Stronger motivation and several other factors such as decision making, self-efficacy, socioeconomic contexts, cultural contexts, food access, and education have been shown to affect dietary regimen adherence (13). These and other potentially important factors were not evaluated in the Mari et al. study. Future studies of dietary regimen adherence in those with IBS may consider evaluating both these factors and the perception of food triggers as a source of symptoms (9, 13).
The use of the SCOFF instrument is an additional aspect which one may be consider when interpreting the Mari et al. study results. The SCOFF instrument is a screening questionnaire and not the gold-standard either for diagnosing an eating disorder or for determining the presence of eating disorder behavior (14). Due to the prevalence of eating disorders in the general population, the positive predictive value of the SCOFF instrument in identifying an eating disorder is less than 25% (15). To our knowledge, the SCOFF instrument has not been validated in populations where diet may play an important role (e.g., those with IBS or celiac disease). Furthermore, it has been recommended that positive results of the SCOFF instrument be followed by further evaluation (including questions regarding behavior) before referral to a mental health specialist (14). None of the subjects in the Mari et al. study were reported to have undergone further evaluation to determine whether either an eating disorder or related eating disorder behavior was present.
In conclusion, the findings by Mari et al. should spur further clinical investigation related to dietary adherence in IBS. However, given both the role of diet in IBS and the methodological approach employed, we suggest caution in interpreting the findings to suggest adherence to a low FODMAP diet is strongly associated with eating disorder behavior.
BC conceived, wrote, and revised the manuscript. The remaining authors contributed to the writing and critically revised the manuscript. All authors gave their final approval.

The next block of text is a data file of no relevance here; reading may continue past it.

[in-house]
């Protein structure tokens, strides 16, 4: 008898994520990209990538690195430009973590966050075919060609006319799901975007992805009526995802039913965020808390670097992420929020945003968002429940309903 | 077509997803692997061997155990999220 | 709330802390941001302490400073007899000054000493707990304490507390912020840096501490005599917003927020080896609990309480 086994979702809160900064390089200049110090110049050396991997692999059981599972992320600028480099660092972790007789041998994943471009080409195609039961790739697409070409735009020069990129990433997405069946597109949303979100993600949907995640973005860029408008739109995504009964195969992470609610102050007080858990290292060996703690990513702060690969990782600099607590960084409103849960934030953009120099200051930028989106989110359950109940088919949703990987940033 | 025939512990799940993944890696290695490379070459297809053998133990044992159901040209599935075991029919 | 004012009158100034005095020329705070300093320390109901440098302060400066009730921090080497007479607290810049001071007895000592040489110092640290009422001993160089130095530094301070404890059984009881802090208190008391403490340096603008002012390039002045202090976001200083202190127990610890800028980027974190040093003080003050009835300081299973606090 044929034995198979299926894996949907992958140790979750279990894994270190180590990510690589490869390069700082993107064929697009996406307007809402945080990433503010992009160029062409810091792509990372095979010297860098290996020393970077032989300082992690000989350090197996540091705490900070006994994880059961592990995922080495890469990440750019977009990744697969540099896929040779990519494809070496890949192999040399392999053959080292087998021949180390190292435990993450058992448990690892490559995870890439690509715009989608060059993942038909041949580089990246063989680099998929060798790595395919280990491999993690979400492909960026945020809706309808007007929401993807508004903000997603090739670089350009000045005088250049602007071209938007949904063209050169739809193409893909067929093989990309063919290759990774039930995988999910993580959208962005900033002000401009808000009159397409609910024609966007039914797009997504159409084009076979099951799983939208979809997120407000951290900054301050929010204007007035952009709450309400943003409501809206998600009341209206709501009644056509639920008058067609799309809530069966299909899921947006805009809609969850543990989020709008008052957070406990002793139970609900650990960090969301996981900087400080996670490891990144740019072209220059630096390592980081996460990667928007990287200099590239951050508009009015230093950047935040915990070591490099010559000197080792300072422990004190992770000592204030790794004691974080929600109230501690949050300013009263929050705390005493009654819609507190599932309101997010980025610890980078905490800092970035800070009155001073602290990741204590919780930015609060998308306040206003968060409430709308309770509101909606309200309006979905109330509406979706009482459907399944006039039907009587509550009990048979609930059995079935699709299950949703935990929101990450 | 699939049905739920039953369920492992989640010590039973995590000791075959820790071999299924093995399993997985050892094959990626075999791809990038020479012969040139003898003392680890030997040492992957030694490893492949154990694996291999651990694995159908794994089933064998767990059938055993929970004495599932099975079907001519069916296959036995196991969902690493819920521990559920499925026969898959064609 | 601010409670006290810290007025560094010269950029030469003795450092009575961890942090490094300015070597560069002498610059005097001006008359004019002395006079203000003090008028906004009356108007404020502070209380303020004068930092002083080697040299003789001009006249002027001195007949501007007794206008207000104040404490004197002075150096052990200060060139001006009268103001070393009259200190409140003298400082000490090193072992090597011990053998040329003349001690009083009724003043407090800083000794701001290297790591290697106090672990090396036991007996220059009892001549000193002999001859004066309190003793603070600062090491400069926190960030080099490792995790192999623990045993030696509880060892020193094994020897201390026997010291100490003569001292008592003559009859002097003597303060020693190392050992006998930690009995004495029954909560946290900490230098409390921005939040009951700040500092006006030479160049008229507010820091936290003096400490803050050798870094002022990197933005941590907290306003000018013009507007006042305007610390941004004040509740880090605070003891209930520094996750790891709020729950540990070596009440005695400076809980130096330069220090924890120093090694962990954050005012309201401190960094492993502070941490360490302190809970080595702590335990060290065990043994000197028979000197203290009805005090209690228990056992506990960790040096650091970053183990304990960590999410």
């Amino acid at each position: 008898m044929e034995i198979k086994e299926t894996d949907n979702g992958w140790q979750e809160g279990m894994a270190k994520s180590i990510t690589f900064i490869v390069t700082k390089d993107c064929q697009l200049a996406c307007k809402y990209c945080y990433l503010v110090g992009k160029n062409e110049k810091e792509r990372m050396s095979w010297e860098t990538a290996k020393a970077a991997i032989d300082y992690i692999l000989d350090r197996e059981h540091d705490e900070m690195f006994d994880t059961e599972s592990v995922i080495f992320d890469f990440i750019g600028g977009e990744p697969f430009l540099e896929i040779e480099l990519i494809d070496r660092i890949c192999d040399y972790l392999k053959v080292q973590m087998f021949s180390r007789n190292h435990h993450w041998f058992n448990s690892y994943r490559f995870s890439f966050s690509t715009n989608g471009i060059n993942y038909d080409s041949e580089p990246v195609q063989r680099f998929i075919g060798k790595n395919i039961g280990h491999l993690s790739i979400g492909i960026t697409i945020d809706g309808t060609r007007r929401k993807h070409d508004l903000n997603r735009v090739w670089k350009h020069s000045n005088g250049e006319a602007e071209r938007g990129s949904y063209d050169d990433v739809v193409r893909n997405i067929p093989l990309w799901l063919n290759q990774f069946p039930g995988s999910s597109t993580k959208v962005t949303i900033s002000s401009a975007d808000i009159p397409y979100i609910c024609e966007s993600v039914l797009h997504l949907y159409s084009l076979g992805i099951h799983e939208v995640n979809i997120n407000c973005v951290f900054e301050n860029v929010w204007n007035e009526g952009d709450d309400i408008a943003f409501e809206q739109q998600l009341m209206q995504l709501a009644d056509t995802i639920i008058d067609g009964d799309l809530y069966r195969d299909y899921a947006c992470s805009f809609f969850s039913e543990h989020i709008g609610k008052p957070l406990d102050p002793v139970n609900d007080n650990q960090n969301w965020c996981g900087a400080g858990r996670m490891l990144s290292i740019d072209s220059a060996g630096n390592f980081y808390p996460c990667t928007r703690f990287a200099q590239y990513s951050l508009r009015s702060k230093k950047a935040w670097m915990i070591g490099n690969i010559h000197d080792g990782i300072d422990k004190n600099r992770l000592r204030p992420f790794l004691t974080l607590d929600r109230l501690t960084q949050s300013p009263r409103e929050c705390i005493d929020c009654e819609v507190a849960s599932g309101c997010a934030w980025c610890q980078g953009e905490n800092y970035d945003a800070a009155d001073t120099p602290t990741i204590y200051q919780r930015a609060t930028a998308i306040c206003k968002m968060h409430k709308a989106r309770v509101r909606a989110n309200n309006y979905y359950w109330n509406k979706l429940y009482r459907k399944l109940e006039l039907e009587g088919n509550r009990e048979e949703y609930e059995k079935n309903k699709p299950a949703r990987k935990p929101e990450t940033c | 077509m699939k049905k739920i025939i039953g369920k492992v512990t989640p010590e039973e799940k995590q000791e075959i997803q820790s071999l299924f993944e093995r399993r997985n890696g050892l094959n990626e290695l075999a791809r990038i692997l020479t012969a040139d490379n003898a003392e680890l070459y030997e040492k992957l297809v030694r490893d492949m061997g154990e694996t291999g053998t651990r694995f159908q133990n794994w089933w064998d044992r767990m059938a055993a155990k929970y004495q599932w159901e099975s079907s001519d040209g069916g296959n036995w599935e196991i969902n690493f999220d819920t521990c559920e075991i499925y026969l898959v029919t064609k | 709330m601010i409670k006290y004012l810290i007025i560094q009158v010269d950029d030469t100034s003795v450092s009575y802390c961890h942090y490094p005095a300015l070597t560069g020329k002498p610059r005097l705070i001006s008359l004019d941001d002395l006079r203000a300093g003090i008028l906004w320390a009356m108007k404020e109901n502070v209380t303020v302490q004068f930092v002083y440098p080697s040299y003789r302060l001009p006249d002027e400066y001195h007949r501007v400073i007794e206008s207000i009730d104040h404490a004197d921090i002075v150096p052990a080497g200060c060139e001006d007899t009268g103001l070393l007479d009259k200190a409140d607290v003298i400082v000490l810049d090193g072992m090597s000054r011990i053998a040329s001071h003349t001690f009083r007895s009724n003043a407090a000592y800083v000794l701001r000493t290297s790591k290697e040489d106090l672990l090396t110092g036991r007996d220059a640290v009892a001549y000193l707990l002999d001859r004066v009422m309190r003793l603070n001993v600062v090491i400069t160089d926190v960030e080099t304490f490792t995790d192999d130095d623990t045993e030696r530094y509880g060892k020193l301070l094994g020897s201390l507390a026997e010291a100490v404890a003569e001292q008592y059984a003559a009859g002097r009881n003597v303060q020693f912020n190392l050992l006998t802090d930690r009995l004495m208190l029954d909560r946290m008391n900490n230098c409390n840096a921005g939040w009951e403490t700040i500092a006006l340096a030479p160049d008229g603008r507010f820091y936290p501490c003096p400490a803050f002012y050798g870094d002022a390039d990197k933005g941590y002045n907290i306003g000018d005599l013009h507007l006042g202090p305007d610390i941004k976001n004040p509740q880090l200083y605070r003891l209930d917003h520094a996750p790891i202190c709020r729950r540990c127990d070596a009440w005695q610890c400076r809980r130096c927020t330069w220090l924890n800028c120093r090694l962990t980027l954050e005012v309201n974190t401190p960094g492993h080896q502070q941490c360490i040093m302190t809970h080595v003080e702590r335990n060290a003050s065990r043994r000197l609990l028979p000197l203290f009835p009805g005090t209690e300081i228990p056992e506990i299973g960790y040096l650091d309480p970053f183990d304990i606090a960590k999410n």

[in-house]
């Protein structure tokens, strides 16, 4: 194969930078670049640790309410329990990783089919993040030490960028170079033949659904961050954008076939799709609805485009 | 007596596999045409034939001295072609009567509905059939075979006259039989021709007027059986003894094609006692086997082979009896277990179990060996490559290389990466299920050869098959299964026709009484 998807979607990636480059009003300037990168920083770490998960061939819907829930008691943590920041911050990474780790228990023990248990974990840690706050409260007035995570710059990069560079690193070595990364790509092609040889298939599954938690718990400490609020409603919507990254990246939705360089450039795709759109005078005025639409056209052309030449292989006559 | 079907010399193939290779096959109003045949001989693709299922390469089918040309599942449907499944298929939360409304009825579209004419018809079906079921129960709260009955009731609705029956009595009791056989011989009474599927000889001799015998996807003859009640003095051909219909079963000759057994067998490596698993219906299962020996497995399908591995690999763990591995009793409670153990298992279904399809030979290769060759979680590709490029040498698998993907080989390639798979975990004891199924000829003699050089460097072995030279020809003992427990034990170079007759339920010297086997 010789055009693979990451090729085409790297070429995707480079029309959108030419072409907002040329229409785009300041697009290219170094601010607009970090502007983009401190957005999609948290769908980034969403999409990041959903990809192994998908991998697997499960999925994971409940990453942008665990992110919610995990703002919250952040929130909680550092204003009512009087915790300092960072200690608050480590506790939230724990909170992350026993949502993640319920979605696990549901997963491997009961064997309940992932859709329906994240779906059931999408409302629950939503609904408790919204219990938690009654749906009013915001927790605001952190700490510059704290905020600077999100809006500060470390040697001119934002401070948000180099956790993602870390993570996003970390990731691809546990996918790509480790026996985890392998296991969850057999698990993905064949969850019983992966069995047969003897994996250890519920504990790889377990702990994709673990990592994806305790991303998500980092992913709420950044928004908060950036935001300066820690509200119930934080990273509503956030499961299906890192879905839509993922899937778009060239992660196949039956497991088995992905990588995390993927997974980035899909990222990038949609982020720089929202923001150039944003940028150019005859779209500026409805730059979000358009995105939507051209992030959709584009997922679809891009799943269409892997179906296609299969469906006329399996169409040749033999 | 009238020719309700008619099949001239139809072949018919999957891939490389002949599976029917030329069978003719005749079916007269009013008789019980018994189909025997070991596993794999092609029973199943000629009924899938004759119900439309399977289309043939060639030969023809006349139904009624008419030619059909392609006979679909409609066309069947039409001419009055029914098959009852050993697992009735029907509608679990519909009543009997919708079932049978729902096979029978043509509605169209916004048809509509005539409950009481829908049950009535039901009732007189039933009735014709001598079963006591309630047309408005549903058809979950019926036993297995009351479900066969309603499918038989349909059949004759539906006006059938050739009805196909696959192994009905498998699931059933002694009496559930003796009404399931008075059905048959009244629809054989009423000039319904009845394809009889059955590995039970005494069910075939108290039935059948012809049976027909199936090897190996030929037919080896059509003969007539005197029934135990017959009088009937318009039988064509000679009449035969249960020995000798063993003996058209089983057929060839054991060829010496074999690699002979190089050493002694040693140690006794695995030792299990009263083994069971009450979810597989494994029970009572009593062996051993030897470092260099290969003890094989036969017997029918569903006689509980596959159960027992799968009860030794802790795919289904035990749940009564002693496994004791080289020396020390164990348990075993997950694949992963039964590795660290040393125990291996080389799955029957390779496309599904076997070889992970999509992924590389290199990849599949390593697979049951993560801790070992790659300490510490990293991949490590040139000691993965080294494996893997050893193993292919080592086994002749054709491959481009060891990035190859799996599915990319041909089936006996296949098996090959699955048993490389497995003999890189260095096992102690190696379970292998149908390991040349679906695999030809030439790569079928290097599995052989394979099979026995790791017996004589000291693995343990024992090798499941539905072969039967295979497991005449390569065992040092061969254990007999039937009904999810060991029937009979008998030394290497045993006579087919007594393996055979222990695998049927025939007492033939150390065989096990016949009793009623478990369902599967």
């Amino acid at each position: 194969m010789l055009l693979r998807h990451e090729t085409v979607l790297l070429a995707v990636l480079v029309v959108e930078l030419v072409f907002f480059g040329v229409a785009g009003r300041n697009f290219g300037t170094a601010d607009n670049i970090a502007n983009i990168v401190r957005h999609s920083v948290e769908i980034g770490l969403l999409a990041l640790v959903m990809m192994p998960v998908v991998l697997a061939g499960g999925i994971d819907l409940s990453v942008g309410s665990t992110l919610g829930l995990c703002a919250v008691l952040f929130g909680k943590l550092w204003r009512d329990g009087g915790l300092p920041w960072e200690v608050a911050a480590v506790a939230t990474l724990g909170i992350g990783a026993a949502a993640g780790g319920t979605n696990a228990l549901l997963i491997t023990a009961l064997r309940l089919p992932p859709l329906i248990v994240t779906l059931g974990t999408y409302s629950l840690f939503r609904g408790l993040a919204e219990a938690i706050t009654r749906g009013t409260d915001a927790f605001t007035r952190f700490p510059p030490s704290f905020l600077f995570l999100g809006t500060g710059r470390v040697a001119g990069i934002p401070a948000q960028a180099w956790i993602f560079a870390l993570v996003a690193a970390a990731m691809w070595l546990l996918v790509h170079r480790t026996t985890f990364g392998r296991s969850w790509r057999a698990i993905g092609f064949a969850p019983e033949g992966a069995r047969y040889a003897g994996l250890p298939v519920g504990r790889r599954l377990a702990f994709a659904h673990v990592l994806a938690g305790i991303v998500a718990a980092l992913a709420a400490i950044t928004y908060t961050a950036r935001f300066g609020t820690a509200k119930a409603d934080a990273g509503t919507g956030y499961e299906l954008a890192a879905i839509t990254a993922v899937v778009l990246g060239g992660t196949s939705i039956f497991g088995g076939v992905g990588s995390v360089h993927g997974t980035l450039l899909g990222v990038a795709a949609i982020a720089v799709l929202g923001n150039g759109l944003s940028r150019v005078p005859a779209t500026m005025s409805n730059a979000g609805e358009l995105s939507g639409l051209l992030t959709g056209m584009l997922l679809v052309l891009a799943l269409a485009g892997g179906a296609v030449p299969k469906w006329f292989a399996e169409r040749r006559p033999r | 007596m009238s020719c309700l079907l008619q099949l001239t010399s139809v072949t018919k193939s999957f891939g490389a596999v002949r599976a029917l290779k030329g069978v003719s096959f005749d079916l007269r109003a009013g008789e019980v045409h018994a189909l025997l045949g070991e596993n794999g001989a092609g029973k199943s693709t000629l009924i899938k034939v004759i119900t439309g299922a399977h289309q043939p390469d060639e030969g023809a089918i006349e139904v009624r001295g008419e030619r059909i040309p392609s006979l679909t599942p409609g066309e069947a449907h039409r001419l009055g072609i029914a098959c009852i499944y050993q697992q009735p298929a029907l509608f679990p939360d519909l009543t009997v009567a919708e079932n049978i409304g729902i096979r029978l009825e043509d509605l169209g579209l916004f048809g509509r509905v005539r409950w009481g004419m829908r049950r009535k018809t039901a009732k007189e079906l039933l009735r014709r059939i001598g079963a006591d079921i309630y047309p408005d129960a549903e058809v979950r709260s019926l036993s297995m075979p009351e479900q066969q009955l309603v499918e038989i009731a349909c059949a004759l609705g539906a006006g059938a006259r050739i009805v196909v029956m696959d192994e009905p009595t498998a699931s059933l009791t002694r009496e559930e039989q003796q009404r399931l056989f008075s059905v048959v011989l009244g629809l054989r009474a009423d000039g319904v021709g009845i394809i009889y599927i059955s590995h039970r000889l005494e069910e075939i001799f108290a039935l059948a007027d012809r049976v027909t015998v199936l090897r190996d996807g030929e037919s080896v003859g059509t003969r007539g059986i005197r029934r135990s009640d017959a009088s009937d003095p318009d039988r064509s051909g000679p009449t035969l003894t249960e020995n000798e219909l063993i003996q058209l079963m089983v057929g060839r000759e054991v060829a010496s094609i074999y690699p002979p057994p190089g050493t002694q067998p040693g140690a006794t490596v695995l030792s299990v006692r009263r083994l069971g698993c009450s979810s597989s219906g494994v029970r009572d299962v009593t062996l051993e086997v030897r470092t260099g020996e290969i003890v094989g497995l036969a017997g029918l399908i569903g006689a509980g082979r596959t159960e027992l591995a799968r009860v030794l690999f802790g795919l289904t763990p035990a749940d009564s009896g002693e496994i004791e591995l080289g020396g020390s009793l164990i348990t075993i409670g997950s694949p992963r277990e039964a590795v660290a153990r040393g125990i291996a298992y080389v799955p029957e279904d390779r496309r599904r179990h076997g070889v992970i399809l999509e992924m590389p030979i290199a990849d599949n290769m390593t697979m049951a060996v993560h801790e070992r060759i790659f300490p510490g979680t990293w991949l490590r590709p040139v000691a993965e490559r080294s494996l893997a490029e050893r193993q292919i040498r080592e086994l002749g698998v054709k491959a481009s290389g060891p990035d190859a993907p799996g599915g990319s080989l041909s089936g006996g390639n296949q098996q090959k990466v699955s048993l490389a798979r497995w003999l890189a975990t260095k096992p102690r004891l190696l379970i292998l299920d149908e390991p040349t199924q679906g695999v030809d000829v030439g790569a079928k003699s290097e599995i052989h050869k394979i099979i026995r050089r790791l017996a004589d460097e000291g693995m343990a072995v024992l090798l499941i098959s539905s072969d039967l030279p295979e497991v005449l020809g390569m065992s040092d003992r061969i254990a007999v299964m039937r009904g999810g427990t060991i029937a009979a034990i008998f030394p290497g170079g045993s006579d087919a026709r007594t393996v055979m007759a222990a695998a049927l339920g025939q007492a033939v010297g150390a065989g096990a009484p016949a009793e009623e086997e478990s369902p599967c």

Intellectual support was provided by National Institutes of Health DK101688, DK117219, NR014479, NR013497, and DK056338.
Conflict of Interest Statement
The authors declare that the research was conducted in the absence of any commercial or financial relationships that could be construed as a potential conflict of interest.
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Keywords: FODMAP, irritable bowel syndrome, eating disorder, diet, adherence
Citation: Chumpitazi BP, Alfaro-Cruz L, Zia JK, Shulman RJ and Heitkemper MM (2019) Commentary: Adherence with a low-FODMAP diet in irritable bowel syndrome: are eating disorders the missing link? Front. Nutr. 6:136. doi: 10.3389/fnut.2019.00136
Received: 03 May 2019; Accepted: 12 August 2019;
Published: 04 September 2019.
Edited by:Lidia Santarpia, University of Naples Federico II, Italy
Reviewed by:Sharon Ross, National Cancer Institute (NCI), United States
Alison Colquhoun, University of São Paulo, Brazil
Copyright © 2019 Chumpitazi, Alfaro-Cruz, Zia, Shulman and Heitkemper. This is an open-access article distributed under the terms of the Creative Commons Attribution License (CC BY). The use, distribution or reproduction in other forums is permitted, provided the original author(s) and the copyright owner(s) are credited and that the original publication in this journal is cited, in accordance with accepted academic practice. No use, distribution or reproduction is permitted which does not comply with these terms.
*Correspondence: Bruno P. Chumpitazi, firstname.lastname@example.org